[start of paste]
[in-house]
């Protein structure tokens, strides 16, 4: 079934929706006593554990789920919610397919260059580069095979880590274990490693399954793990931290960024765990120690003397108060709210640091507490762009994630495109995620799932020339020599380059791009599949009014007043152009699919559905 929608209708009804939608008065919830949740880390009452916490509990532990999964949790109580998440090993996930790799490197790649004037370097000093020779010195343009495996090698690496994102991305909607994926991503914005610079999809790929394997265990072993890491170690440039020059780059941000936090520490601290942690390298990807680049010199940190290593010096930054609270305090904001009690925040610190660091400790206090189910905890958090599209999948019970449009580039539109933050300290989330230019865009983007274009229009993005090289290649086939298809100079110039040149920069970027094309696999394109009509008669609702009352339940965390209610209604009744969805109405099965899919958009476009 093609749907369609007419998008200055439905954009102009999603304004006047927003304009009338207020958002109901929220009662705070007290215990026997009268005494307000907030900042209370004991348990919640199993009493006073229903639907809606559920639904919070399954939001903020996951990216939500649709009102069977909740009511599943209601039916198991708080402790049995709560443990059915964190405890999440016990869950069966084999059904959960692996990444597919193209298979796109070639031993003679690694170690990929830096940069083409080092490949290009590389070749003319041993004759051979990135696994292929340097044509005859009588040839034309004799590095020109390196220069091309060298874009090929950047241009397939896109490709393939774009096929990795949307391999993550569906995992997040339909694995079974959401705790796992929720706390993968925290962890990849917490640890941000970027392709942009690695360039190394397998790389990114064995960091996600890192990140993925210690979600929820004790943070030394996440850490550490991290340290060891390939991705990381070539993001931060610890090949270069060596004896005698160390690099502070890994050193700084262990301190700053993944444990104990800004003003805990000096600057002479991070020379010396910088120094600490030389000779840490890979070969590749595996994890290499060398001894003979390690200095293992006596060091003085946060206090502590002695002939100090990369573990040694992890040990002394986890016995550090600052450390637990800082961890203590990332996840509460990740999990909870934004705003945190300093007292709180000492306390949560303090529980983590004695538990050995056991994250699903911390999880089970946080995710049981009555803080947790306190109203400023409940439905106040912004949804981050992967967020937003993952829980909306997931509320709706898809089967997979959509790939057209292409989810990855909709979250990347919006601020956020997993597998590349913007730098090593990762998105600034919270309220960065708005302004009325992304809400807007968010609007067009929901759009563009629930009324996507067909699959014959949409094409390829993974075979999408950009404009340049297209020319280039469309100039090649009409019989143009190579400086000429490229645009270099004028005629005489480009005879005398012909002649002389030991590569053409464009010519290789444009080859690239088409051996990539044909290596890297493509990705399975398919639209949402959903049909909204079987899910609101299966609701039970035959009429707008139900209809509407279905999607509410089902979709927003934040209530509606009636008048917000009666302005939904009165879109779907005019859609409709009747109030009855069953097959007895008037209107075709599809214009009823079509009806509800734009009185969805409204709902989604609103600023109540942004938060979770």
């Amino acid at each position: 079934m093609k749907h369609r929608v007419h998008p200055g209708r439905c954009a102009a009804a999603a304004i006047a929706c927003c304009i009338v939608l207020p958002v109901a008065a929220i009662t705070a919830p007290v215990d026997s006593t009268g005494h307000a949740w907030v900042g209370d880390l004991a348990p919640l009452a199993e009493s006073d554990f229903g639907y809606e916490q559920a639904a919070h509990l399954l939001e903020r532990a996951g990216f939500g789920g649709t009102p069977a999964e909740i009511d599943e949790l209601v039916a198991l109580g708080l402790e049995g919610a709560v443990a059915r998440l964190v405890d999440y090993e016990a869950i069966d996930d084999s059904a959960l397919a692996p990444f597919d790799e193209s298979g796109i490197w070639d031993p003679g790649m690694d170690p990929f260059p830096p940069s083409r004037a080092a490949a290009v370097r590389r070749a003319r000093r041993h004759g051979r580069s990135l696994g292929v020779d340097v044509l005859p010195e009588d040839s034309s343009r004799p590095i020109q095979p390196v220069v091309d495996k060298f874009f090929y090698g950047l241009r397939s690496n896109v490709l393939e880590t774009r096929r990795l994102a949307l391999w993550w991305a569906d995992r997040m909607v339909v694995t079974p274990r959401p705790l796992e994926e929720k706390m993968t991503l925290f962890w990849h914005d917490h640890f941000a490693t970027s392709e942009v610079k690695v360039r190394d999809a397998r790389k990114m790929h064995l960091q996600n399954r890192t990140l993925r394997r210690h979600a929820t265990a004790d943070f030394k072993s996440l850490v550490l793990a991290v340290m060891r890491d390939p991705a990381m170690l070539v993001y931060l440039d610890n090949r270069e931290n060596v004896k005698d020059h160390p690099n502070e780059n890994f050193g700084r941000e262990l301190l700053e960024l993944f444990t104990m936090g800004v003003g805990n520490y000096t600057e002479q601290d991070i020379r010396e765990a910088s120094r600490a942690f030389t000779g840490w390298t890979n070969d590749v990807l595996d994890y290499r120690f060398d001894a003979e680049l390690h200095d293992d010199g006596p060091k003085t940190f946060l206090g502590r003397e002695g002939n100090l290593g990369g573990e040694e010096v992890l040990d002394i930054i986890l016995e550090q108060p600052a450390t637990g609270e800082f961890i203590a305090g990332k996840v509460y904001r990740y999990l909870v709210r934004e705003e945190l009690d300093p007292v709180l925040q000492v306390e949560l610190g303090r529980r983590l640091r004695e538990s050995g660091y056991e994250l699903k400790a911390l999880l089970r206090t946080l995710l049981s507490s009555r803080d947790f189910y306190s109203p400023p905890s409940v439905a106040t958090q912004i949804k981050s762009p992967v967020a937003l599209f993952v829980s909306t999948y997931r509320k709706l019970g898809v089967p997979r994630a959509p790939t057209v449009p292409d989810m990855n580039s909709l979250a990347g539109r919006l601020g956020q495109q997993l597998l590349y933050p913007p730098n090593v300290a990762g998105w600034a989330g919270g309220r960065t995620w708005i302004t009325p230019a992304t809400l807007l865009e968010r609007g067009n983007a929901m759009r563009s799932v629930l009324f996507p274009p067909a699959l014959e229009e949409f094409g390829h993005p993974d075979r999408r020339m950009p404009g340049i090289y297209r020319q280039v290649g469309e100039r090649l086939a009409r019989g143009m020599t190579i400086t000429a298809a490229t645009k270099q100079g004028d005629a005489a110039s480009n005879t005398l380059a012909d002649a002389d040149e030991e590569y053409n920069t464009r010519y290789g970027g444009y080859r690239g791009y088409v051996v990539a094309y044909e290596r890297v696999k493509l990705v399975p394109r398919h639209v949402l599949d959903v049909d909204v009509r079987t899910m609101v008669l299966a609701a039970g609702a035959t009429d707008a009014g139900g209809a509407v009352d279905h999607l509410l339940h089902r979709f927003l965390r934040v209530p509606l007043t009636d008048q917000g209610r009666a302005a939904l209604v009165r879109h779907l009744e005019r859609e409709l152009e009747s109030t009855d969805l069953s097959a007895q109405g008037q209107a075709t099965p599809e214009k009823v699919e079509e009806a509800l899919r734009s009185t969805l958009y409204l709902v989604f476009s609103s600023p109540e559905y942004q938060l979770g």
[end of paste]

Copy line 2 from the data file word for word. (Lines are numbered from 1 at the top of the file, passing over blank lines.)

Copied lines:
């Protein structure tokens, strides 16, 4: 079934929706006593554990789920919610397919260059580069095979880590274990490693399954793990931290960024765990120690003397108060709210640091507490762009994630495109995620799932020339020599380059791009599949009014007043152009699919559905 929608209708009804939608008065919830949740880390009452916490509990532990999964949790109580998440090993996930790799490197790649004037370097000093020779010195343009495996090698690496994102991305909607994926991503914005610079999809790929394997265990072993890491170690440039020059780059941000936090520490601290942690390298990807680049010199940190290593010096930054609270305090904001009690925040610190660091400790206090189910905890958090599209999948019970449009580039539109933050300290989330230019865009983007274009229009993005090289290649086939298809100079110039040149920069970027094309696999394109009509008669609702009352339940965390209610209604009744969805109405099965899919958009476009 093609749907369609007419998008200055439905954009102009999603304004006047927003304009009338207020958002109901929220009662705070007290215990026997009268005494307000907030900042209370004991348990919640199993009493006073229903639907809606559920639904919070399954939001903020996951990216939500649709009102069977909740009511599943209601039916198991708080402790049995709560443990059915964190405890999440016990869950069966084999059904959960692996990444597919193209298979796109070639031993003679690694170690990929830096940069083409080092490949290009590389070749003319041993004759051979990135696994292929340097044509005859009588040839034309004799590095020109390196220069091309060298874009090929950047241009397939896109490709393939774009096929990795949307391999993550569906995992997040339909694995079974959401705790796992929720706390993968925290962890990849917490640890941000970027392709942009690695360039190394397998790389990114064995960091996600890192990140993925210690979600929820004790943070030394996440850490550490991290340290060891390939991705990381070539993001931060610890090949270069060596004896005698160390690099502070890994050193700084262990301190700053993944444990104990800004003003805990000096600057002479991070020379010396910088120094600490030389000779840490890979070969590749595996994890290499060398001894003979390690200095293992006596060091003085946060206090502590002695002939100090990369573990040694992890040990002394986890016995550090600052450390637990800082961890203590990332996840509460990740999990909870934004705003945190300093007292709180000492306390949560303090529980983590004695538990050995056991994250699903911390999880089970946080995710049981009555803080947790306190109203400023409940439905106040912004949804981050992967967020937003993952829980909306997931509320709706898809089967997979959509790939057209292409989810990855909709979250990347919006601020956020997993597998590349913007730098090593990762998105600034919270309220960065708005302004009325992304809400807007968010609007067009929901759009563009629930009324996507067909699959014959949409094409390829993974075979999408950009404009340049297209020319280039469309100039090649009409019989143009190579400086000429490229645009270099004028005629005489480009005879005398012909002649002389030991590569053409464009010519290789444009080859690239088409051996990539044909290596890297493509990705399975398919639209949402959903049909909204079987899910609101299966609701039970035959009429707008139900209809509407279905999607509410089902979709927003934040209530509606009636008048917000009666302005939904009165879109779907005019859609409709009747109030009855069953097959007895008037209107075709599809214009009823079509009806509800734009009185969805409204709902989604609103600023109540942004938060979770």